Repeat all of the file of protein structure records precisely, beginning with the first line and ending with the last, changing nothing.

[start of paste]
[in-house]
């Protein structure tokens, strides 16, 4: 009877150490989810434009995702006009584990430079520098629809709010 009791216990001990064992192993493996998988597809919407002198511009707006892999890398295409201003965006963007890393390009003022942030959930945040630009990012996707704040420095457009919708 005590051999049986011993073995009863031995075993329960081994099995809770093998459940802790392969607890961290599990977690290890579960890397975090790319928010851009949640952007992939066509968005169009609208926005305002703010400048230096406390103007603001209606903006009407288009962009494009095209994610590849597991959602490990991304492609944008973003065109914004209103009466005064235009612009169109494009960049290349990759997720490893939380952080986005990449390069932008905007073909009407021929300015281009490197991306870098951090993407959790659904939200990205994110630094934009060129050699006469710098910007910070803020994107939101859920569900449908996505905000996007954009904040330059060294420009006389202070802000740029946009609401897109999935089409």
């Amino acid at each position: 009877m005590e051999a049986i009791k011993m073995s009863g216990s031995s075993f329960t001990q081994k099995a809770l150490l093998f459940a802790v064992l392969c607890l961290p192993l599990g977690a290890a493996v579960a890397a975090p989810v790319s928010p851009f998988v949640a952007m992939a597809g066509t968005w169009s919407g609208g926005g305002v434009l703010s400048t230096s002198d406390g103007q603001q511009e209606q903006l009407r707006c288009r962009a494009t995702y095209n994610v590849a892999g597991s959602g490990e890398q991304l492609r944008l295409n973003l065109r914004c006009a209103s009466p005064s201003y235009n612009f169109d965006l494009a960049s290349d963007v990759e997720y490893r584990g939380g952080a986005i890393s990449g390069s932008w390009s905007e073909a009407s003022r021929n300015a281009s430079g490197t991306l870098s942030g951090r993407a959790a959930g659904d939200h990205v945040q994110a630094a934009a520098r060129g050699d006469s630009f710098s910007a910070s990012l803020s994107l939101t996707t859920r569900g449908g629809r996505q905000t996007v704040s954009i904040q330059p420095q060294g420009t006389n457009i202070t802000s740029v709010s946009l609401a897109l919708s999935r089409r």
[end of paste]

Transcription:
[in-house]
């Protein structure tokens, strides 16, 4: 009877150490989810434009995702006009584990430079520098629809709010 009791216990001990064992192993493996998988597809919407002198511009707006892999890398295409201003965006963007890393390009003022942030959930945040630009990012996707704040420095457009919708 005590051999049986011993073995009863031995075993329960081994099995809770093998459940802790392969607890961290599990977690290890579960890397975090790319928010851009949640952007992939066509968005169009609208926005305002703010400048230096406390103007603001209606903006009407288009962009494009095209994610590849597991959602490990991304492609944008973003065109914004209103009466005064235009612009169109494009960049290349990759997720490893939380952080986005990449390069932008905007073909009407021929300015281009490197991306870098951090993407959790659904939200990205994110630094934009060129050699006469710098910007910070803020994107939101859920569900449908996505905000996007954009904040330059060294420009006389202070802000740029946009609401897109999935089409």
């Amino acid at each position: 009877m005590e051999a049986i009791k011993m073995s009863g216990s031995s075993f329960t001990q081994k099995a809770l150490l093998f459940a802790v064992l392969c607890l961290p192993l599990g977690a290890a493996v579960a890397a975090p989810v790319s928010p851009f998988v949640a952007m992939a597809g066509t968005w169009s919407g609208g926005g305002v434009l703010s400048t230096s002198d406390g103007q603001q511009e209606q903006l009407r707006c288009r962009a494009t995702y095209n994610v590849a892999g597991s959602g490990e890398q991304l492609r944008l295409n973003l065109r914004c006009a209103s009466p005064s201003y235009n612009f169109d965006l494009a960049s290349d963007v990759e997720y490893r584990g939380g952080a986005i890393s990449g390069s932008w390009s905007e073909a009407s003022r021929n300015a281009s430079g490197t991306l870098s942030g951090r993407a959790a959930g659904d939200h990205v945040q994110a630094a934009a520098r060129g050699d006469s630009f710098s910007a910070s990012l803020s994107l939101t996707t859920r569900g449908g629809r996505q905000t996007v704040s954009i904040q330059p420095q060294g420009t006389n457009i202070t802000s740029v709010s946009l609401a897109l919708s999935r089409r």